DUMMERSTON—Kris McDermet makes rugs to tell a story.
Recently, she received her first commission from a family in her hometown of Dummerston who wanted her to document their house’s 225th anniversary. Through images, textures and colors, she celebrates all the different people and their histories who lived in this house for over two centuries.
In doing so, McDermet created a work of art.
Yet she is a little hesitant to call herself a “fine artist.”
This reluctance might seem astonishing after one sees the beautiful rugs she creates, but McDermet feels her work straddles the world of both craft and art. In fact, she insists on this uncertain place because she wants to honor the tradition in which she works.
“Early American women, in the privacy of their homes, with the supplies they had such as rags and old clothing, made objects for their family that while beautiful were also practical,” she said, adding that her goal is to “use old techniques in a contemporary style.”
McDermet developed her idea over 30 years ago while taking a class when living in Maryland. She learned techniques for making both braided and hooked rugs. Neither style by itself caught her imagination, but her instructor suggested she put braided elements on hooked rugs.
She was not sure that was such a good idea.
At first, McDermet attempted to combine braided rugs with needlepoint, yet needlepoint turned out to be not strong enough to sustain the weight of the braided fabric. Only then did she slowly begin working through the aesthetic possibilities of taking her instructor’s suggestion.
The Shakers were known to surround a hooked rug with a border of braid, but McDermet appears to be the first to integrate the two styles of fabric art. Her rugs are a tapestry of contrasting textures, with the finer hooked portions completing the bolder braided sections.
Traditionally, hooked and braided rugs were perceived differently in American homes. “While over 50 percent of hooked rugs can now be found hanging on the walls, most braided rugs were relegated to the basement,” she said. “Consequently, there are not a lot of antique braided rugs left.”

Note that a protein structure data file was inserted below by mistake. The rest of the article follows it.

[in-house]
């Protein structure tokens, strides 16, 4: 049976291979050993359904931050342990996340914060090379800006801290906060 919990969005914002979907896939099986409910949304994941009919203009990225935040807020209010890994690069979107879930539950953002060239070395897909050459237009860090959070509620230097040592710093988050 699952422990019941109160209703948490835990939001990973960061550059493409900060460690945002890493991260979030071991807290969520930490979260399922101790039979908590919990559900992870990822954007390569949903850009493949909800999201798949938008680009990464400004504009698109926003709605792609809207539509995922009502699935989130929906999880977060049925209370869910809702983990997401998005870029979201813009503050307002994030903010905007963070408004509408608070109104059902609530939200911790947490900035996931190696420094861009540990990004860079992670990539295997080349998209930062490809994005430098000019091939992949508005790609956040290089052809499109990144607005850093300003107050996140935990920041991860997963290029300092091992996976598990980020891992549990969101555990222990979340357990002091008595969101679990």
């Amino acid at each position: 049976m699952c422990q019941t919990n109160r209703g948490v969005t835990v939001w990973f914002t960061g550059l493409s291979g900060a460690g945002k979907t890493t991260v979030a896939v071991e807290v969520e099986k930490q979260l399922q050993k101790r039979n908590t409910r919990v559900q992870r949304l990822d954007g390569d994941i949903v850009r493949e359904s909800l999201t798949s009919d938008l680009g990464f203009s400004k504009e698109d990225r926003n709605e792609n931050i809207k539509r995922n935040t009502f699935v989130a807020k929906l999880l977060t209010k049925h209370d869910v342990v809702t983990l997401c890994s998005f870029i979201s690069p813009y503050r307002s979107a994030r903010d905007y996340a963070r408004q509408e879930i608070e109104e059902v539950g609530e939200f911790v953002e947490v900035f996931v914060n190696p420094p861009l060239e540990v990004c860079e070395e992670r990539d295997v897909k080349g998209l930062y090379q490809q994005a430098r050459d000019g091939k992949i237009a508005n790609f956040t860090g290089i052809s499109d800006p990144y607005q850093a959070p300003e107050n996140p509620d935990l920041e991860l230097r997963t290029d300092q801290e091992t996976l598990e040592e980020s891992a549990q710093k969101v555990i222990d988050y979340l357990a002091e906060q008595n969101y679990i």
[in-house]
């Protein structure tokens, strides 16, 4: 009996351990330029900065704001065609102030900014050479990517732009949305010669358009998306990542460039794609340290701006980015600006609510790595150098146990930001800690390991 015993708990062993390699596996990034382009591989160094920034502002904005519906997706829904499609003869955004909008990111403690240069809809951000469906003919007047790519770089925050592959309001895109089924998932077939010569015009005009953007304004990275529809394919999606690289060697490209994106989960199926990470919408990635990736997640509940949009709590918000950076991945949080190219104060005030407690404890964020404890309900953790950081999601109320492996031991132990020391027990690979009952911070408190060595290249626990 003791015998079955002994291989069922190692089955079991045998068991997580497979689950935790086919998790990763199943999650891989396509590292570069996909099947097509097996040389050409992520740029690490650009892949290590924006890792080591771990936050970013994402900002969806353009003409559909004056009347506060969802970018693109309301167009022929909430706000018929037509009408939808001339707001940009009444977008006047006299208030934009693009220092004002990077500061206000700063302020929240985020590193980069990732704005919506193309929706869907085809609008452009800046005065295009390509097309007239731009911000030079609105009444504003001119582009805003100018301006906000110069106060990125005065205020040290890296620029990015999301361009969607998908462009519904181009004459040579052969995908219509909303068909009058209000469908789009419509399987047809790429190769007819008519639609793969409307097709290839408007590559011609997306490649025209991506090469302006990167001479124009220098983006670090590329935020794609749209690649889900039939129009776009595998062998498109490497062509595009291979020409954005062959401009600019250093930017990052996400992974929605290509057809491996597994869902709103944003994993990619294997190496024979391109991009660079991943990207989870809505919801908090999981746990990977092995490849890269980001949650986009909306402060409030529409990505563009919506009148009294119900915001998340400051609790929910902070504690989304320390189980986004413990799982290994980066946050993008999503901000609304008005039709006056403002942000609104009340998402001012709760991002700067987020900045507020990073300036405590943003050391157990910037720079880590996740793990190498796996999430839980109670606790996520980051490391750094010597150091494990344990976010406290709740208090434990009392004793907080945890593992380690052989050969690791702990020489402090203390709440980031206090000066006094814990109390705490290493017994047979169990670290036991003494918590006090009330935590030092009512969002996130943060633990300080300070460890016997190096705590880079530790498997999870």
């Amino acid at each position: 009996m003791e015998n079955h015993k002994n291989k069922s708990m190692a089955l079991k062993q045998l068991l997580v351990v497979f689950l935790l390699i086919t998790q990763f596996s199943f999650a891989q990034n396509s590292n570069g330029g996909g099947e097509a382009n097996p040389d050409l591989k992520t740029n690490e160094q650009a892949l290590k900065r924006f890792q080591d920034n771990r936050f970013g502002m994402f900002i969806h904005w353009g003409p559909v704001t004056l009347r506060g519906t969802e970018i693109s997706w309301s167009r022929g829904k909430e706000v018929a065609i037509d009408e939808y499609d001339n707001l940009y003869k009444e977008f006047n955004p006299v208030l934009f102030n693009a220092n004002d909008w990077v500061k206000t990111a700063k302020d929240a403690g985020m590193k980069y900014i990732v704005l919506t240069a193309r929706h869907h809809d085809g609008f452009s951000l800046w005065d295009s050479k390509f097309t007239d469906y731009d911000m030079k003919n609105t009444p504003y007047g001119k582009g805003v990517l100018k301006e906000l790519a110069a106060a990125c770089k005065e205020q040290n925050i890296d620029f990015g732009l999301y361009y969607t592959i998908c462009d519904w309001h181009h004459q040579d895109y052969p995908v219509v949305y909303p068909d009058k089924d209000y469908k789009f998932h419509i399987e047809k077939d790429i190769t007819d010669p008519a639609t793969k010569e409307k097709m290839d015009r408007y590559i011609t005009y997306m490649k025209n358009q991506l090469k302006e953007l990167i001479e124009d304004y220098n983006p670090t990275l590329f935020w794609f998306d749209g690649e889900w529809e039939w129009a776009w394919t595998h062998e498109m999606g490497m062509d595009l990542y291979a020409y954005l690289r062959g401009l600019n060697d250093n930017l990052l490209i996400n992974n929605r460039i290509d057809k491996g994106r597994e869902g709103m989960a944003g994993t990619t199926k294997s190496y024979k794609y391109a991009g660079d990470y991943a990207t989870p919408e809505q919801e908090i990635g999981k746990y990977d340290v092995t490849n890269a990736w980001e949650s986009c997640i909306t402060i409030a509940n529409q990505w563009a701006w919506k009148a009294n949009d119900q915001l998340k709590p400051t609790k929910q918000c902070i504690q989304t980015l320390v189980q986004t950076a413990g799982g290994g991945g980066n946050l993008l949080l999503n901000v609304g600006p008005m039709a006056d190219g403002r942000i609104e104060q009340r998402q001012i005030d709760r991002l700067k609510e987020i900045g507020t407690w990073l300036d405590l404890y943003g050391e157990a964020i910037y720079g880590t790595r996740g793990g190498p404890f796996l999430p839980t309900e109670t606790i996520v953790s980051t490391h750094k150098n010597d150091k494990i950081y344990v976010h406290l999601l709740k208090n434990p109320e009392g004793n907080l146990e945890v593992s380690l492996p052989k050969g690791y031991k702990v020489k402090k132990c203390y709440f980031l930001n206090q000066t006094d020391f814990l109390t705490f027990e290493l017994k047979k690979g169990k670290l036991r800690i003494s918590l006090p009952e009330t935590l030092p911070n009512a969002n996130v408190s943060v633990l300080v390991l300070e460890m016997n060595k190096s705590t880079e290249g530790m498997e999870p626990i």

This month marks the appearance of McDermet ’s large, glossy book exploring this new style of rug making.
Combining Rug Hooking & Braiding: Basic, Borders, & Beyond is described as “the comprehensive reference on rug hook and braiding skills for all fiber artist, especially those looking for an all-inclusive guide to combining the two arts into fascinating and creative projects.”
When the publisher, Schiffer, approached McDermet about doing a book about her craft/art, she initially turned the offer down, especially since the company would require her to do a video along with the book. She felt she was not competent enough to take on such a huge project alone alone.
However, while attending a rug-making workshop, she asked the two woman who happened to share the table with her if perhaps they might want to write a book with her. They agreed. Although neither specially did combination rugs, they both brought strongly needed skills in rug making and the art of putting a book together.
The co-authors of the book are Christine Manges, a Pennsylvanian retired doctor of obstetrics and gynecology, and Dianne Tobias, a northern Californian pharmacist specializing in geriatrics and quality improvement.